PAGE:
(1) It’s not taxes that discourage the better off from smoking. Although the disincentivising effect of tobacco duty declines as you rise through the income deciles still the rich smoke less. This lower propensity to smoke must derive from something else.

(2) People drink more as they can afford to (Oscar Wilde was wrong: work isn’t the curse of the drinking classes at all). And this suggests that alcohol duty does suppress consumption at its present level – and would suppress consumption more if raised.

(3) If you were inclined to conclude that the rich smoke less because they’re better educated as to the dangers of smoking you’d then have to answer the question why they drink more. This might drive you to conclude that social fashions play a part too.

Are there any implications for a sugar tax? Some tentative ones.

(1) You might start by noting that alcohol and tobacco have no (legal at any rate) substitute goods. The decision you face is to consume or not to consume. But increasing the price of sugary foods and drinks might more readily cause consumers – especially price sensitive ones – to switch to alternatives.

(2) The data on correlations between obesity and income is more complicated than you might think. Whilst for women obesity seems clearly to be correlated with low income the picture is less clear for men. But where there is a relationship, a sugar tax will be regressive – if it’s set at a level where the poor will pay it. The higher the level at which you set it, the more likely the price sensitive consumer will switch to products not covered by the tax. A sugar tax could easily be like alcohol duty – barely regressive at all.

(3) The mixed picture around alcohol and tobacco duties suggest that factors other than affordability are important too. Changing social mores may well rank high amongst them. Perhaps you would earmark revenues – as with the aggregates levy – to fund measures to achieve that change. And to offset the effect on the poor of price rises on sugary foods – by encouraging thrifty and health eating.

On Targeted Anti-Avoidance Rules

[Readers’ Note: I wouldn’t normally publish a piece (reproduced from the Tax Journal, 15 October 2015) written for the technical reader on this blog. But it touches on an important and broader policy issue. If it assists the non-technical reader, a “Targeted Anti-Avoidance Rule” is a (now very common) statutory rule that (relevantly) says a transaction will attract a favourable tax consequence (or fail to attract an unfavourable one) only where achieving a tax saving is not one of the main object or one of the main objects of that transaction.]

We might, rather loosely, divide reliefs in our tax system into two types: those designed to shape our tax system – by improving progressivity, ensuring the ‘correct’ calculation of profits, and so on – and those through which the Government of the day seeks to encourage certain types of behaviour in order to advance its policy objectives. Come to think of it, there’s a third type too: those through which the Government of yesterday sought to deliver its policy objectives, and which no-one has bothered to remove. But I’ll park that whine for another day.

What I want to focus on here is that second type. Government spends – perhaps more accurately it relinquishes in taxable receipts but the result is the same – north of £100bn on tax expenditures.  And it does this because it hopes, though the provision of those reliefs, to change the way in which people behave. It must do, mustn’t it, because otherwise it’s wasting that money.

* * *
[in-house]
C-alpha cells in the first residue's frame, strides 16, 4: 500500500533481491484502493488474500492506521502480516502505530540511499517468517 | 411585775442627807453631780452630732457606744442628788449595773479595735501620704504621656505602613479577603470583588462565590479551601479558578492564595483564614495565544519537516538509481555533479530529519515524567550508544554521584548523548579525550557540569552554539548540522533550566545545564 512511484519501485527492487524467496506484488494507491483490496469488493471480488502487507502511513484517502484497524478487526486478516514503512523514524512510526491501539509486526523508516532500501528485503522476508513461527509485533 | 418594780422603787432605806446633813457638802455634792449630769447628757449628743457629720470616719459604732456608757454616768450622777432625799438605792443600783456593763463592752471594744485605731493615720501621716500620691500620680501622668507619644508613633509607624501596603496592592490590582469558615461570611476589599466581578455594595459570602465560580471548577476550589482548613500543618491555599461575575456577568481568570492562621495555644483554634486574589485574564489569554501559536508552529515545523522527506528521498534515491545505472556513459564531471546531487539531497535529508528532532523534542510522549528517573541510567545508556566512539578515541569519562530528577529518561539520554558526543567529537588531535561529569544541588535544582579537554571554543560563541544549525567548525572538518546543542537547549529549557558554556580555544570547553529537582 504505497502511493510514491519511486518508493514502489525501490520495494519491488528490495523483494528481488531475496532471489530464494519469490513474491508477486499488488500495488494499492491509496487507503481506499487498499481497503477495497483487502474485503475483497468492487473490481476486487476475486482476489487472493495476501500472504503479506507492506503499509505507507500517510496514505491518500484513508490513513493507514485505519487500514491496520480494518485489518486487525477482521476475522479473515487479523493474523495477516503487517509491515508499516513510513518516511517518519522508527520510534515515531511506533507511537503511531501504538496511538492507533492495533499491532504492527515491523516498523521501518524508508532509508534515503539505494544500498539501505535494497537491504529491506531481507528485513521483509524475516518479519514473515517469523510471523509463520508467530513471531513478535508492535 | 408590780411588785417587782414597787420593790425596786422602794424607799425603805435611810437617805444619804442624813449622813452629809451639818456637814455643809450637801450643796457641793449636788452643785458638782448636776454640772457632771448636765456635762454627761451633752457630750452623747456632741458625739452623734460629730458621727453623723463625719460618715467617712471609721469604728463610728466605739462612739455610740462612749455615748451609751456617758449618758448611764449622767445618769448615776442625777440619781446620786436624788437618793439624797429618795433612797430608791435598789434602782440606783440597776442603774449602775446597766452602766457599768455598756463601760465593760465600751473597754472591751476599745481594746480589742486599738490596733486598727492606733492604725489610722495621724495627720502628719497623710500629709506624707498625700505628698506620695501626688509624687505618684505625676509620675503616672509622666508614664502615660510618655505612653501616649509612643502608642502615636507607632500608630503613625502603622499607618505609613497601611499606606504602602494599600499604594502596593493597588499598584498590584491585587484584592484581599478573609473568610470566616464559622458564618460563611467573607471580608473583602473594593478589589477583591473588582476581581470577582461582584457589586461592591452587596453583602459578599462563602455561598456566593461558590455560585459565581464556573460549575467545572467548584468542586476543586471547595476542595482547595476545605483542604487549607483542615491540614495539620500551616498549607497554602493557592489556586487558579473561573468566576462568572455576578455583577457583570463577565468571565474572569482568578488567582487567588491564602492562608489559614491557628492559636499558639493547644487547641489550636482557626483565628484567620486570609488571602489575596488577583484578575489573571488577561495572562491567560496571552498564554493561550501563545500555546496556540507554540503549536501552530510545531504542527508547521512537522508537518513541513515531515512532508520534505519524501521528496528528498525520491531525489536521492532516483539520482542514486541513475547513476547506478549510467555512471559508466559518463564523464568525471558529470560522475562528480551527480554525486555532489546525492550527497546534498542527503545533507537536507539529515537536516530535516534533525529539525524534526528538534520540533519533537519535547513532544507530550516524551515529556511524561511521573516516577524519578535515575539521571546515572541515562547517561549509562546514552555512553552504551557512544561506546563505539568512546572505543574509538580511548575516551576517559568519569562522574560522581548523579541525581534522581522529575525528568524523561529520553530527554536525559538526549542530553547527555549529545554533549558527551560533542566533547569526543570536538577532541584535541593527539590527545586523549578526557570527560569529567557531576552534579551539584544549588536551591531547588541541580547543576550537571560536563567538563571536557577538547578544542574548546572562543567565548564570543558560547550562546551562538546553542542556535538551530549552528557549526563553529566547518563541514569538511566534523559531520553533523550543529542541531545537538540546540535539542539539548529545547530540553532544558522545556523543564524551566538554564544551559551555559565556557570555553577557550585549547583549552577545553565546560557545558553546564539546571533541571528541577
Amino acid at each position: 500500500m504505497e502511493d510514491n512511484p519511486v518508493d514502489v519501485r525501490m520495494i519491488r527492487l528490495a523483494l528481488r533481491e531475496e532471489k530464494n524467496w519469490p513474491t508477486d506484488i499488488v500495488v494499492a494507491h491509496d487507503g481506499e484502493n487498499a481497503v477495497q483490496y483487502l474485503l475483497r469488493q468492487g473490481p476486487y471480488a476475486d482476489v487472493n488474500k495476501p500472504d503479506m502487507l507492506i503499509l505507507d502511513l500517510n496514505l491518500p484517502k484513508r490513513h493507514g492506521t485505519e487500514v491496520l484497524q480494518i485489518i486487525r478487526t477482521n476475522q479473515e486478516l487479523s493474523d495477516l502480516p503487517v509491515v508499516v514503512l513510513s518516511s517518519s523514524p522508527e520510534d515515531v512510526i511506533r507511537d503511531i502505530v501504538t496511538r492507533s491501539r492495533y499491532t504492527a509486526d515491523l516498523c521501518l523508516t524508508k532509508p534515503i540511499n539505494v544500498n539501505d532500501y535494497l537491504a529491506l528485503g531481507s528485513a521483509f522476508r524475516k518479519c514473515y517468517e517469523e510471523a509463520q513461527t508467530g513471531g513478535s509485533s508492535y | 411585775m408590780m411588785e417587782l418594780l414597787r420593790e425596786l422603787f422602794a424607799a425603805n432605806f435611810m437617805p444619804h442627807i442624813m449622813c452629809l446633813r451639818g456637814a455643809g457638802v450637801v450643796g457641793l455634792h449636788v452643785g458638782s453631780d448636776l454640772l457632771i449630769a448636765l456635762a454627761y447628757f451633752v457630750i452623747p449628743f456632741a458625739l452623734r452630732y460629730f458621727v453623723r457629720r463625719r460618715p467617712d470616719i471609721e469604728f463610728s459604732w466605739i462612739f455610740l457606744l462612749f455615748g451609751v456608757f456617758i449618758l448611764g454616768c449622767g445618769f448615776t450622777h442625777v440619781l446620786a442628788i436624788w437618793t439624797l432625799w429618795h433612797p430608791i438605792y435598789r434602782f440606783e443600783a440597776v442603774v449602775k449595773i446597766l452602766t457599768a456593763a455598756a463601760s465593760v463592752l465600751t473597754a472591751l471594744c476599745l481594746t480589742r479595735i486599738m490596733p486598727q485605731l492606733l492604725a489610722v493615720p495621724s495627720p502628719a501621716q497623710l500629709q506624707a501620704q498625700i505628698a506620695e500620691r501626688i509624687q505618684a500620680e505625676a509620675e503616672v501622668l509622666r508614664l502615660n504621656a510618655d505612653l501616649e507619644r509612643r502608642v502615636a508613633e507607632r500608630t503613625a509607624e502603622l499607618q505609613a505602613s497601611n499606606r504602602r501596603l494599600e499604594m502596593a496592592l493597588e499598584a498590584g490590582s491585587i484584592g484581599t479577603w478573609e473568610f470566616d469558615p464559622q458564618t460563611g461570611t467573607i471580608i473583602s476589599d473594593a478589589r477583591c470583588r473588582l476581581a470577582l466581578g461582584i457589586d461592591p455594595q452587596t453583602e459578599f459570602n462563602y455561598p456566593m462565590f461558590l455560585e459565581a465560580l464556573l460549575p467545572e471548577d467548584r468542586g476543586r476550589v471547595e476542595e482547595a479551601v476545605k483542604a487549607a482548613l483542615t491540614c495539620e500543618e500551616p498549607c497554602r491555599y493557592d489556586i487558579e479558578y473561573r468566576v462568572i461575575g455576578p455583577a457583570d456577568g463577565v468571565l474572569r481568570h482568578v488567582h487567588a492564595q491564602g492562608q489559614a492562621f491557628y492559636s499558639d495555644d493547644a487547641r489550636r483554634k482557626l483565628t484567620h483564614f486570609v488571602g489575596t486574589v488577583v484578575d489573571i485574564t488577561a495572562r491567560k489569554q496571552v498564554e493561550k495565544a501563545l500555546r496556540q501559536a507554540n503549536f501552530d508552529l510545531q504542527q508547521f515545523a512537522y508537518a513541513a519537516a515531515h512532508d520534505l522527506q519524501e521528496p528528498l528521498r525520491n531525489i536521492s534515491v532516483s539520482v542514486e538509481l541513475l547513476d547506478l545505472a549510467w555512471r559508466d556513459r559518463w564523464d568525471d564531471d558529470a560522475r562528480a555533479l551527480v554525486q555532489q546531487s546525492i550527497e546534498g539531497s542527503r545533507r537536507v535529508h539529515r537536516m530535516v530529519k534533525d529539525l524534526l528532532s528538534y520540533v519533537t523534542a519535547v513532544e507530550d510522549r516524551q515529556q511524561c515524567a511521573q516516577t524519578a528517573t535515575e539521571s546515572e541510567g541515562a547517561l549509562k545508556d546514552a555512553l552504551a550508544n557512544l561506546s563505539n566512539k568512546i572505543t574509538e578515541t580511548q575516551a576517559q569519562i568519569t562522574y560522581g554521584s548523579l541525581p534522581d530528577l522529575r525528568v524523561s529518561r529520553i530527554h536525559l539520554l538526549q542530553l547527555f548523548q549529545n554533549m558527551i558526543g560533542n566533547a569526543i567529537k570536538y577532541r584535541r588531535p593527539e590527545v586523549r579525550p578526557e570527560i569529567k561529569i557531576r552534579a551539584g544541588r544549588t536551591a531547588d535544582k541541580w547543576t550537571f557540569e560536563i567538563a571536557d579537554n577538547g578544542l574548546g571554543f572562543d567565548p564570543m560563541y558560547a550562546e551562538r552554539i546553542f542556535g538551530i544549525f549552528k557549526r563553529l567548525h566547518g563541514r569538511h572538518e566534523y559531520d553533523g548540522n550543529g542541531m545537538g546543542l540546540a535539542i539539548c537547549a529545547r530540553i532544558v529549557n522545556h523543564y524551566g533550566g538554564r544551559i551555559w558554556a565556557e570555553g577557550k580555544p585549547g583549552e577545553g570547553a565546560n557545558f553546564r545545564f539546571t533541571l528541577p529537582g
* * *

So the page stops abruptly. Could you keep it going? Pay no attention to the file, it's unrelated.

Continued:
Now let’s add another element to the mix: Targeted Anti-Avoidance Rules. What function do they perform in relation to tax expenditures? The answer, clearly, is that they switch the relief on or off according to whether the relief is being accessed for good or bad reasons.

So far so good.

But what happens if the TAAR switch gets stuck at ‘off’? That’s no rhetorical question, as the Lloyds Leasing saga (see [2015] UKFTT 0401 for the latest episode) shows.

I’m not going to set out here the backstory. Stripped to its essentials, Lloyds Leasing arose in the context of capital allowances, a form of tax expenditure designed to encourage capital investment, and involved the question whether the main, or one of the main, objects of capital investment undertaken by the taxpayer was to obtain a capital allowance.

Now, even outside a tax expenditure context, main object tests are not amenable of fine analysis. I can understand how a draftsman might sensibly ask a court to identify the main object of a transaction. But “the main, or one of the main, objects”? How do you make sense of a formulation predicated on a three-tiered causative hierarchy (main object, one of the main objects, and not one of the main objects) and how is a court sensibly to distinguish between the second and third tiers?

That’s a rhetorical question, by the way, and a good thing for you, Dear Reader, because although Judges, having no alternative, strive hard for a semblance of sensible analysis what we end up with, is cakes, icing on cakes, cherries on the icing, and now (thank you, Llloyds Leasing) “headroom… above the icing on the cake”.

But profound though these difficulties are when TAARs are used to regulate liabilities to tax they are as nothing compared to the difficulties when TAARS are used to regulate the availability of tax expenditures.

We have tax expenditures type reliefs because we want to alter the way in which taxpayers behave. This must be so; there is no other reason why Government would incur the expenditure. But if a taxpayer responds to the incentive, and changes her behaviour, how does she then contend that obtaining that relief was not one of her main objects?